1.) Obama’s jobs team gets green-washed — “President Barack Obama will name Jeffrey Immelt, General Electric Co.’s chief executive officer, to head his outside panel of economic advisers, replacing former Federal Reserve Chairman Paul Volcker,” reports Bloomberg News. “Immelt has sounded many of the administration’s themes: boosting jobs through U.S. exports, ensuring companies can compete with powers like China and India, and jumpstarting a clean-energy economy. Immelt wrote today that he and Obama ‘are committed’ to making the U.S. ‘the most competitive and innovating economy in the world.'” According to Bloomberg, “Immelt is among a group of executives — Boeing Co. CEO Jim McNerney; Motorola Solutions Inc. CEO Greg Brown, and Honeywell International Inc. Chairman David Cote — who have voiced support for Obama policies. The four serve on several of the president’s outside advisory boards”–and all four have made a killing on green jobs subsidies
2.) Will O’s address earn a standing O from conservatives? — During his State of the Union Address, there is one thing Pres. Obama “must do above all,” writes The Daily Caller’s Jon Ward. He must “make a compelling case to the American people that painful and unpalatable measures to put the nation’s books in order are necessary, and that all Americans will be negatively affected by such actions in the years ahead.” Admitting that it’s going to hurt–and more than just a little–would be going with the flow at this point. Obama should just crib from former OMB Director Peter Orszag, who wrote in a Friday editorial for the Financial Times, “I hope it does not ultimately require a crisis to restore fiscal sustainability at the federal level, but I fear it will.” Who doesn’t love a good crisis?
3.) Are Republicans gleefully anticipating state budgetocalypse? — James Pethokoukis of Reuters reported back in December that the GOP’s mouth was watering over the idea of states needing a bailout. Now he’s back with more on how and why: ” Republicans have seen the debt problems in places such as Greece and New Jersey and believe government unions undermine long-term fiscal soundness. They want to spread the Chris Christie’s battle against them nationwide. And of course it also doesn’t hurt that unions are a key Democrat constituency. But Rs think it is possible to pit public and private unions against each other by making the case that plumbers and construction workers are paying higher taxes to support cushy benefits and jobs security for teachers and bureaucrats.”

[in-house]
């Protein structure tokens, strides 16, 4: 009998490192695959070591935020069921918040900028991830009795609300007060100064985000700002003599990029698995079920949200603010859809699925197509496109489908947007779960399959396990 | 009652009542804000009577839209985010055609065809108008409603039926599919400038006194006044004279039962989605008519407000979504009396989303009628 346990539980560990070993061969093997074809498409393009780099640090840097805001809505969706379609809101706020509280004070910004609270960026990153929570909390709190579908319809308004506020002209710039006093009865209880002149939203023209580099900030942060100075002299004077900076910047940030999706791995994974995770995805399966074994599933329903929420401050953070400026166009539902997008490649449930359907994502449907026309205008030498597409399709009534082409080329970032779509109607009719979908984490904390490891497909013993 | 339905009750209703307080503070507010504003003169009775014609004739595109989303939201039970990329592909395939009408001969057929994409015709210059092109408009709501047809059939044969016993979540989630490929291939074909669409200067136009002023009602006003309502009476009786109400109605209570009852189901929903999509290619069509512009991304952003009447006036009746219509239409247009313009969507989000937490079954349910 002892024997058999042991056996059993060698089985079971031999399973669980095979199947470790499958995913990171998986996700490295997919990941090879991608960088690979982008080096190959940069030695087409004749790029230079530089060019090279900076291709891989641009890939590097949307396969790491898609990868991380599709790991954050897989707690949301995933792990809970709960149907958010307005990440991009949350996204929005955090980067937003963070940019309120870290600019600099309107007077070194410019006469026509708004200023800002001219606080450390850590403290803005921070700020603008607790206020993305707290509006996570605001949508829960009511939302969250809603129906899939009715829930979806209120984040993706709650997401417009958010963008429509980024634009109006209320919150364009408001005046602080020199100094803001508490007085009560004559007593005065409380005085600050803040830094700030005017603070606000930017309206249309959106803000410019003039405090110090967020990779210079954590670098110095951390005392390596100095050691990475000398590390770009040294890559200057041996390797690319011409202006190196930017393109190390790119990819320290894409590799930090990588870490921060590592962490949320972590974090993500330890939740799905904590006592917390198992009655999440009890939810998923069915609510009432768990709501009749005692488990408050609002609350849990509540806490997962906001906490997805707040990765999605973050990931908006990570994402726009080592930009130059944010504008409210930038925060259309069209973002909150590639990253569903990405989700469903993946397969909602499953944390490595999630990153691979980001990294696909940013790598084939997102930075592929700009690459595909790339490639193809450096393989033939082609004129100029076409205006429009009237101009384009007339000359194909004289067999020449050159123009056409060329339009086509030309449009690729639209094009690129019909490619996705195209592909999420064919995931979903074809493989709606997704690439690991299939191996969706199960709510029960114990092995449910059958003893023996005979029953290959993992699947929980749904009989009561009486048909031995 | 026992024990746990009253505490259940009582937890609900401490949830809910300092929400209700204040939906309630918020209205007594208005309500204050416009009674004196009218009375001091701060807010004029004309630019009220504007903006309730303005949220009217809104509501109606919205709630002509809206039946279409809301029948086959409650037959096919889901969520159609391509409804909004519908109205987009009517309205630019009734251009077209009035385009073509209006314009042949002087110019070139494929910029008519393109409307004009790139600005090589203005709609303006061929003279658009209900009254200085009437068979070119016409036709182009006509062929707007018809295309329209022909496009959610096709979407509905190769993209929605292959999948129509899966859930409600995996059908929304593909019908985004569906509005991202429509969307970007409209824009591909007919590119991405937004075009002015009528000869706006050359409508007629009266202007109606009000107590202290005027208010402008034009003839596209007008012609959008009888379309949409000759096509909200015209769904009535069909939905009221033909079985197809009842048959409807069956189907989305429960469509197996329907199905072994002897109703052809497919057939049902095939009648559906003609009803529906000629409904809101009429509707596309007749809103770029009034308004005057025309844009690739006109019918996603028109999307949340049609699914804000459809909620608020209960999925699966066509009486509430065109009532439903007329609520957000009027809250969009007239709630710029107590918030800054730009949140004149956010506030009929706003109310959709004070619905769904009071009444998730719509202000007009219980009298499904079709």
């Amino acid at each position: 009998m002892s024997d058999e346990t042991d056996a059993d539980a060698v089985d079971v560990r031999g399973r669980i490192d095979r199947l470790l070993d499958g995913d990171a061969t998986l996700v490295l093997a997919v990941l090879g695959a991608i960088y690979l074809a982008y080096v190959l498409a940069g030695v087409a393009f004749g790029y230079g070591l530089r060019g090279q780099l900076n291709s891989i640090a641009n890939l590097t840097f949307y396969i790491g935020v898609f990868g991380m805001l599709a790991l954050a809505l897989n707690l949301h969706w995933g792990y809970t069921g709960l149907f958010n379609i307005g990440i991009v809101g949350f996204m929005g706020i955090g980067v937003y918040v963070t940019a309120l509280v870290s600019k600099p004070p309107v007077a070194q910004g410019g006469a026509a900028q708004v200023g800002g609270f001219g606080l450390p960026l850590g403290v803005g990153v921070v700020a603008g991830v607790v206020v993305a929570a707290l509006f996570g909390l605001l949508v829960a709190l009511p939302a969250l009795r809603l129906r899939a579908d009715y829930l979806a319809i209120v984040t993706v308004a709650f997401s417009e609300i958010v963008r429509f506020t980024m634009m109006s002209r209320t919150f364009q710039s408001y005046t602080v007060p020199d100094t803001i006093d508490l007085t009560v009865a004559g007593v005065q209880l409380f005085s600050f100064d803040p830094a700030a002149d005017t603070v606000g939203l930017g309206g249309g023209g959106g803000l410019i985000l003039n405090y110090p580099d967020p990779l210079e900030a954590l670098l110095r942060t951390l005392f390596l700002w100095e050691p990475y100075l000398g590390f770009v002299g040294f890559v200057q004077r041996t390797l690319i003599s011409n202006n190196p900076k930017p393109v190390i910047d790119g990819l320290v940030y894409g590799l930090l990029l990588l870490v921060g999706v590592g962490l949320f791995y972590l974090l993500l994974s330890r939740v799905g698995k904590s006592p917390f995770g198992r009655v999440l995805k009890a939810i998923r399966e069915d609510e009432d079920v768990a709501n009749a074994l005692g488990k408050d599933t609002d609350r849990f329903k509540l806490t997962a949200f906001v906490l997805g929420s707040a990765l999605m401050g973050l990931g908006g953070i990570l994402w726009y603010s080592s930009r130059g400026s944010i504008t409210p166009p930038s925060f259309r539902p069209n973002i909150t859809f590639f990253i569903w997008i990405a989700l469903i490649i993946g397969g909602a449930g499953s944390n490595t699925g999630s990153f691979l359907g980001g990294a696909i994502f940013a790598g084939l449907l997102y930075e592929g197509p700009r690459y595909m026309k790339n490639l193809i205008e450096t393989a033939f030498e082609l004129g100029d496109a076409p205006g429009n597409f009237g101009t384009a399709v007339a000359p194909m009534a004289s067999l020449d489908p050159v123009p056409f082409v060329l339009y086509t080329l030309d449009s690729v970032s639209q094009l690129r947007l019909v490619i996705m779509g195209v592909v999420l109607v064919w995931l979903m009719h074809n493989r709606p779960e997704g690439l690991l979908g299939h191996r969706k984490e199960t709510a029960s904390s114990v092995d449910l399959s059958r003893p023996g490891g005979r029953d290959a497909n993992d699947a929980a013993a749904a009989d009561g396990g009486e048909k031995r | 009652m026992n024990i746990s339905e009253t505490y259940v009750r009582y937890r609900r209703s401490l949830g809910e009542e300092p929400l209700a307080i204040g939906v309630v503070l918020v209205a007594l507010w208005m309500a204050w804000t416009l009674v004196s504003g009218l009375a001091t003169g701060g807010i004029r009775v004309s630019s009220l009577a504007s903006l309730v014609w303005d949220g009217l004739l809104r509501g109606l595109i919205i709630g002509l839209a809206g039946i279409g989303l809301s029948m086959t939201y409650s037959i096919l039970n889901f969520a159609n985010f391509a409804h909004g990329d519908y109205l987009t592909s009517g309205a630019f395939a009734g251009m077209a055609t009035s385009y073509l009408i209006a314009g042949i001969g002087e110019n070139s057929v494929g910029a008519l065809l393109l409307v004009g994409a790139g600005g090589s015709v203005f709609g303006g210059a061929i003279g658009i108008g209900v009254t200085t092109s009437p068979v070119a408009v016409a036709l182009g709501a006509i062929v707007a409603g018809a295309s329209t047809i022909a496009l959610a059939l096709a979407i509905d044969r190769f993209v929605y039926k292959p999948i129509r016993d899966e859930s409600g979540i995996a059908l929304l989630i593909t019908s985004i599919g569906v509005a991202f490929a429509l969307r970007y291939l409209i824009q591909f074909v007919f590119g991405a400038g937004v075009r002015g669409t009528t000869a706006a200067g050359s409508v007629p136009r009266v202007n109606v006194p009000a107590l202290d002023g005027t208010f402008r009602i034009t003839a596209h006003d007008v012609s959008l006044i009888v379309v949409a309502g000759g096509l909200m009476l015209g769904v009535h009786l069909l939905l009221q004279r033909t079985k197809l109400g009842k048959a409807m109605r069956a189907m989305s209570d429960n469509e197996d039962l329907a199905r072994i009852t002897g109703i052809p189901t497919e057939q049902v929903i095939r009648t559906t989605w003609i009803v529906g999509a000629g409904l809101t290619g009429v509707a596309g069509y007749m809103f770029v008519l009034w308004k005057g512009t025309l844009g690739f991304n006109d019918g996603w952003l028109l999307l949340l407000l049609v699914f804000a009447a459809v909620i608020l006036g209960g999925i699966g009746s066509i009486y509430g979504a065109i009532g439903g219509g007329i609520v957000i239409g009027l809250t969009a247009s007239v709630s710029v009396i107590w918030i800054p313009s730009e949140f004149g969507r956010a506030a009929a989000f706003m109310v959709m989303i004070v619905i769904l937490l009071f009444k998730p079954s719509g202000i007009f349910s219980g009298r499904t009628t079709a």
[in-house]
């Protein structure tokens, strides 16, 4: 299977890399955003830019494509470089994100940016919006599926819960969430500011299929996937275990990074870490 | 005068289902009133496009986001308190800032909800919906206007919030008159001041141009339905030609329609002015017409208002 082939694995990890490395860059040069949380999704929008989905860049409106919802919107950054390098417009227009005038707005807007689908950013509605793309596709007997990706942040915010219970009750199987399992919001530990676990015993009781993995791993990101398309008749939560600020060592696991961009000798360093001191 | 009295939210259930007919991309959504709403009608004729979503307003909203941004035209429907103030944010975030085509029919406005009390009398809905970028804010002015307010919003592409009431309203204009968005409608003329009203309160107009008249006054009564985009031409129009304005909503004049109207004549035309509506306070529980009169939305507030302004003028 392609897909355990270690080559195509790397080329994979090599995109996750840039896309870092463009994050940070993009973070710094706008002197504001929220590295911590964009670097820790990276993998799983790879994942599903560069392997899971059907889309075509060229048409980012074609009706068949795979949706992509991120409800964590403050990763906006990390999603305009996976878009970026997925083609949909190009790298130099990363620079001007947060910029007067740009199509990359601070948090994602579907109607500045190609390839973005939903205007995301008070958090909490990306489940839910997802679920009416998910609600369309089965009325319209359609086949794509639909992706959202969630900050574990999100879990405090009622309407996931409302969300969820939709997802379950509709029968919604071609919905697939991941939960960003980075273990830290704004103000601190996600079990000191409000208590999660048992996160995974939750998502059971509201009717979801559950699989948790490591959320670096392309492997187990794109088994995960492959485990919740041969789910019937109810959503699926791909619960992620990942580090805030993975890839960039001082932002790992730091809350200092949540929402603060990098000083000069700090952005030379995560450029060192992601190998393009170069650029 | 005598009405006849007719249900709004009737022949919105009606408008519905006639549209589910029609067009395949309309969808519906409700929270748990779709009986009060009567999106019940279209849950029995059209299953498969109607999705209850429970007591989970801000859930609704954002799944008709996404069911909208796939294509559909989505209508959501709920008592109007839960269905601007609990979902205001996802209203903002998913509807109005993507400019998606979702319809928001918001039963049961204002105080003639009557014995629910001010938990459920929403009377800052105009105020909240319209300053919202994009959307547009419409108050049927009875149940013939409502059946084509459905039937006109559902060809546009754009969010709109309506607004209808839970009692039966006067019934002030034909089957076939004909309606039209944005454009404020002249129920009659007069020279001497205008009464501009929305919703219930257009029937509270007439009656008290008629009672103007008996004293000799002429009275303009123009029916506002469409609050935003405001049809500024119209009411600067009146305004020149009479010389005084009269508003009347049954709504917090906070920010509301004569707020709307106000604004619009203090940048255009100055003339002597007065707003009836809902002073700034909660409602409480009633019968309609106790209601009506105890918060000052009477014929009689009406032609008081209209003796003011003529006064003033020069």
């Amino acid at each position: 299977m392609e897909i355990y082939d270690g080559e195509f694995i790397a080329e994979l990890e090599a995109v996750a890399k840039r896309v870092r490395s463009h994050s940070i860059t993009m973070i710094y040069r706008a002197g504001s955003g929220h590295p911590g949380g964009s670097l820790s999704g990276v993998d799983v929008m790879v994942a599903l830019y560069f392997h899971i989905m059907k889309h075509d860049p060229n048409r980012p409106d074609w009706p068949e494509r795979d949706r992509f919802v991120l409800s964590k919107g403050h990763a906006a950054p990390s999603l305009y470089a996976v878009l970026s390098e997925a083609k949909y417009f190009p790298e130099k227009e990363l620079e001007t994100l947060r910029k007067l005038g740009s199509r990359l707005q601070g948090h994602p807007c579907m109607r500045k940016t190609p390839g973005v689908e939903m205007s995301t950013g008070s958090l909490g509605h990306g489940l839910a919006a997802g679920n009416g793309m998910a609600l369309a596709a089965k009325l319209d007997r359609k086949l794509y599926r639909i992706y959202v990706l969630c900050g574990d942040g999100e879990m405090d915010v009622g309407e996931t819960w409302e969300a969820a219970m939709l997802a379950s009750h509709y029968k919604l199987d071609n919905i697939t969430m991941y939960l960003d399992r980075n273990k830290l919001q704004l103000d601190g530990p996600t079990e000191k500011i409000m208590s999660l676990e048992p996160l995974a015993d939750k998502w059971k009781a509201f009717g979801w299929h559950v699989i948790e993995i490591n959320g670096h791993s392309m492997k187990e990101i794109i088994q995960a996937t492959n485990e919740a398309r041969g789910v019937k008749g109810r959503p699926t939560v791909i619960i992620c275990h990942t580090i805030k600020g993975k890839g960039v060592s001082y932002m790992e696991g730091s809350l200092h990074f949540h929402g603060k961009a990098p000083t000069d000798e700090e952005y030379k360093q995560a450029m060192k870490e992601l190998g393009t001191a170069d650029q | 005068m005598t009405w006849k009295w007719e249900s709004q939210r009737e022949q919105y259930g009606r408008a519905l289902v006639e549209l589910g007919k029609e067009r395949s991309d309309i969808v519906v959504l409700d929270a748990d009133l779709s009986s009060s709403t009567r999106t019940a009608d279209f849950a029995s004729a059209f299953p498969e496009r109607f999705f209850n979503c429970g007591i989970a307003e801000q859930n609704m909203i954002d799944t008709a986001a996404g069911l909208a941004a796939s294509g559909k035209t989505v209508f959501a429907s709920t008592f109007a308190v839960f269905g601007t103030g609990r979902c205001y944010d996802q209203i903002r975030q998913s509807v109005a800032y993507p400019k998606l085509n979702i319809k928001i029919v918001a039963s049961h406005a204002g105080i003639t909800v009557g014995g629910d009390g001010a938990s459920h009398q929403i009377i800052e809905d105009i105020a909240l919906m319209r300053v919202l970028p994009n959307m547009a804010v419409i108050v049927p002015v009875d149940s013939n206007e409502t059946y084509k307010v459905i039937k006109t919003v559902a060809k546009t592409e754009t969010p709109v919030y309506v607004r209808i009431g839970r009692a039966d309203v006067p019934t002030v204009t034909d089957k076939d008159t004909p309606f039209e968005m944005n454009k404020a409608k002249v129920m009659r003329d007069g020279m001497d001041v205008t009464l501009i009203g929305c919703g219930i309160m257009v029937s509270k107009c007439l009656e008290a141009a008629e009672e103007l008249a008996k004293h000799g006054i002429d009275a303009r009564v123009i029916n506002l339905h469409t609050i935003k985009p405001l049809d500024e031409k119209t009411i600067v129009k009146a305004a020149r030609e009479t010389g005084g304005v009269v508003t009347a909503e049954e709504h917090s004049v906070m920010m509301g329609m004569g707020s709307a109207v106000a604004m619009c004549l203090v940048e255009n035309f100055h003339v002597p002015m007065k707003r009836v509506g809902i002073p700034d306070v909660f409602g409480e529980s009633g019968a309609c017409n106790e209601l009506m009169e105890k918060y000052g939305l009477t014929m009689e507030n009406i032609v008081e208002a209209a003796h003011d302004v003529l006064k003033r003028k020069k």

4.) Mulvaney to Treasury: Chill, bros — Austan Goolsbee and Tim Geithner can stop stoking fears of China repossessing America: South Carolina Rep. Mick Mulvaney is here to help. ‘“The reason you are hearing there will be an automatic default is that Treasury does not as a checkbook function have the ability to prioritize,” Mulvaney told The Daily Caller’s John Rossomando. “What they are saying is, ‘Whenever a check comes in we’ll pay it until we don’t have any money left.’” This sort of thinking is how over-spenders end up on the streets. Geithner et al. need is the ability to say, $500 million for a space program that is never going to leave a lab in Cape Canaveral can wait. Mulvaney wants to give them that ability. “Let’s give them the ability to prioritize and prioritize for them and say, ‘Let’s pay the debt first.’ And if you do that, you can put off this default for many, many months, and this spectre of an immediately impending default goes away.”
5.) Obamacare: Spending money to save money — Using a simple illustration, Harvard’s Greg Mankiw lays out why Obamacare savings are actually reduced Obamacare spendings: “The healthcare reform bill passed last year increased government spending to cover the uninsured, but it also reduced the budget deficit by increasing various taxes as well. Because of this bill, advocates say, the federal government is on a sounder fiscal footing. Repealing it, they say, would make the budget deficit worse.” If that doesn’t make sense, here’s why: “I have a plan to reduce the budget deficit,” Mankiw writes. “The essence of the plan is the federal government writing me a check for $1 billion. The plan will be financed by $3 billion of tax increases. According to my back-of-the envelope calculations, giving me that $1 billion will reduce the budget deficit by $2 billion.”
6.) Wall Streeters want what Fannie’s having — “Wells Fargo and some other large banks would like private companies, perhaps even themselves, to become the new housing finance giants helping to bundle individual mortgages into securities — that would be stamped with a government guarantee,” reports the New York Times. Some big pigs have lined up at the federal trough: Wells Fargo, Morgan Stanley, Goldman Sachs and Credit Suisse have all publicly met with Treasury officials in hopes of being able to do what private student loan companies no longer can. While the Treasury has remained quiet about its plans, former Treasury undersecretary and Rubin protege Michael S. Barr has called it a bad move. “I don’t think that private shareholder-owned entities should issue federal government guarantees,” Barr said. “I think that creates the same conflict we had in the past.” You know something’s up when a Rubinite speaks out against giving special treatment to Wall Street.